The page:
In deciding whether to apply the discovery rule to legal malpractice cases for the first time, the Texas Supreme Court concluded, “In sum, we believe that any burden placed upon an attorney by application of the discovery rule is less onerous than the injustice of denying relief to unknowing victims.” Willis, 760 S.W.2d at 646. Berry argues that Dean, who was a CPA and is an attorney, is not an unknowing victim. Thus, Berry argues that the reason for applying the discovery rule to malpractice cases is inapplicable here.
However, whether an injury is inherently undiscoverable is a question decided on a categorical, rather than a fact-specific basis. Apex Towing Co. v. Tolin, 41 S.W.3d 118, 122 (Tex.2001); Clear Lake Ctr., L.P. v. Garden Ridge, L.P., 416 S.W.3d 527, 543 (Tex.App.-Houston [14th Dist.] 2013, no pet.); Dike v. Peltier Chevrolet, Inc., 343 S.W.3d 179, 187 (Tex.App.-Texarkana 2011, no pet.). The issue at this stage is not whether “a particular injury was actually discovered in any particular case, but rather whether that case is the type to which the discovery rule applies, based on whether the policy reasons behind the rule are served by applying the rule in that type of case.” Apex Towing, 41 S.W.3d at 122.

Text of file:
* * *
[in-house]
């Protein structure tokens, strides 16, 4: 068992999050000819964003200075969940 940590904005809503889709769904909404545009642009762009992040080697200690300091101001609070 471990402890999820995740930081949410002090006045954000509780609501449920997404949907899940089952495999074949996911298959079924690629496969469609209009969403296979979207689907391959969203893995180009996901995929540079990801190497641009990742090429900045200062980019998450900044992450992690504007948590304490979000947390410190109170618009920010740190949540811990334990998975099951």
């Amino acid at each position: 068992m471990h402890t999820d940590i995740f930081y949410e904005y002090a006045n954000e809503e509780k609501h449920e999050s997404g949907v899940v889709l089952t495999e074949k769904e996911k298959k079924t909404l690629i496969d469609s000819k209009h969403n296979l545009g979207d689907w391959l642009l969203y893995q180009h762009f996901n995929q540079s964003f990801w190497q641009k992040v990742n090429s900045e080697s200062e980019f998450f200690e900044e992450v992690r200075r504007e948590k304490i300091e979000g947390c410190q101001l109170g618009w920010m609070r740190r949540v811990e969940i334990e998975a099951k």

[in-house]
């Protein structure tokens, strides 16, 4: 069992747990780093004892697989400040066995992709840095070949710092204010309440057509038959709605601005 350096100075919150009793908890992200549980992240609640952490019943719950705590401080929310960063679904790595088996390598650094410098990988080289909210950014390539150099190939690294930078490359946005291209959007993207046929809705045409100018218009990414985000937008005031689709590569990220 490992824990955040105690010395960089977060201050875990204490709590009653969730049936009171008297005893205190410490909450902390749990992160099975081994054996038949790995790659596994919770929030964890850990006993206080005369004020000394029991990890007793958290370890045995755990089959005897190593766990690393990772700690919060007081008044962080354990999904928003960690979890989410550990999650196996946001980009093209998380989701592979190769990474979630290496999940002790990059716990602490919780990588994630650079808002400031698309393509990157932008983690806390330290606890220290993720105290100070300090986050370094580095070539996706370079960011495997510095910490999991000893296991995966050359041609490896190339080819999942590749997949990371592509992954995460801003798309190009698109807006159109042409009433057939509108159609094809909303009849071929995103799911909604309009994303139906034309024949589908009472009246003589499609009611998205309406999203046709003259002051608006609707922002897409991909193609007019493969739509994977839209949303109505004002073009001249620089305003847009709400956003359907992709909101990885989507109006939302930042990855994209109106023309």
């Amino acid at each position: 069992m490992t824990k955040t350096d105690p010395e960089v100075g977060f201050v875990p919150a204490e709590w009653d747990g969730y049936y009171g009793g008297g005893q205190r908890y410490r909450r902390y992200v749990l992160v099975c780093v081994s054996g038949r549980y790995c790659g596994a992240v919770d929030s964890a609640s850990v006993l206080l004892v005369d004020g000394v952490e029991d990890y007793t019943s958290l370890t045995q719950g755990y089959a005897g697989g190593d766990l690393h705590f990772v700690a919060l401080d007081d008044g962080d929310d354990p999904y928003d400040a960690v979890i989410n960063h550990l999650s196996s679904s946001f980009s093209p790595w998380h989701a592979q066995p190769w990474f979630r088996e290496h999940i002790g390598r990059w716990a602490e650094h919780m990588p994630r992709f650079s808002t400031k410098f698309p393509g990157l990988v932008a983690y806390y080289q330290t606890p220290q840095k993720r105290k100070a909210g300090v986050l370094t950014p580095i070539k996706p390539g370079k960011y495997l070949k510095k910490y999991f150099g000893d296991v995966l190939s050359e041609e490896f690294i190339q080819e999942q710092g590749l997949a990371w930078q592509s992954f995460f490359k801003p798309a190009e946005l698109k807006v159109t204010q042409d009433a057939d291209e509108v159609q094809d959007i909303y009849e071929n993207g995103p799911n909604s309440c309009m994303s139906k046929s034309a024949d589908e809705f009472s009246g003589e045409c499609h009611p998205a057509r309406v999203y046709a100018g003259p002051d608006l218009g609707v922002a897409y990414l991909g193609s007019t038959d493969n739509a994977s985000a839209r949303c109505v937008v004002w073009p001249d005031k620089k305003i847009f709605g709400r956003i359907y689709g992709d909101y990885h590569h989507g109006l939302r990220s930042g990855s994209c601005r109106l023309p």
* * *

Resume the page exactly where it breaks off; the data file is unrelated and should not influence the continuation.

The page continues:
Berry's argument regarding Dean's experience helps resolve the question of whether Berry negated the discovery rule, not whether the discovery rule applied to the Estate's legal malpractice claims. Because faulty or omitted tax advice is inherently undiscoverable to a person relying on another to provide sound tax advice, we find that the discovery rule applies to actionable claims of legal malpractice arising from the provision or omission of tax advice. See Murphy, 964 S.W.2d at 271.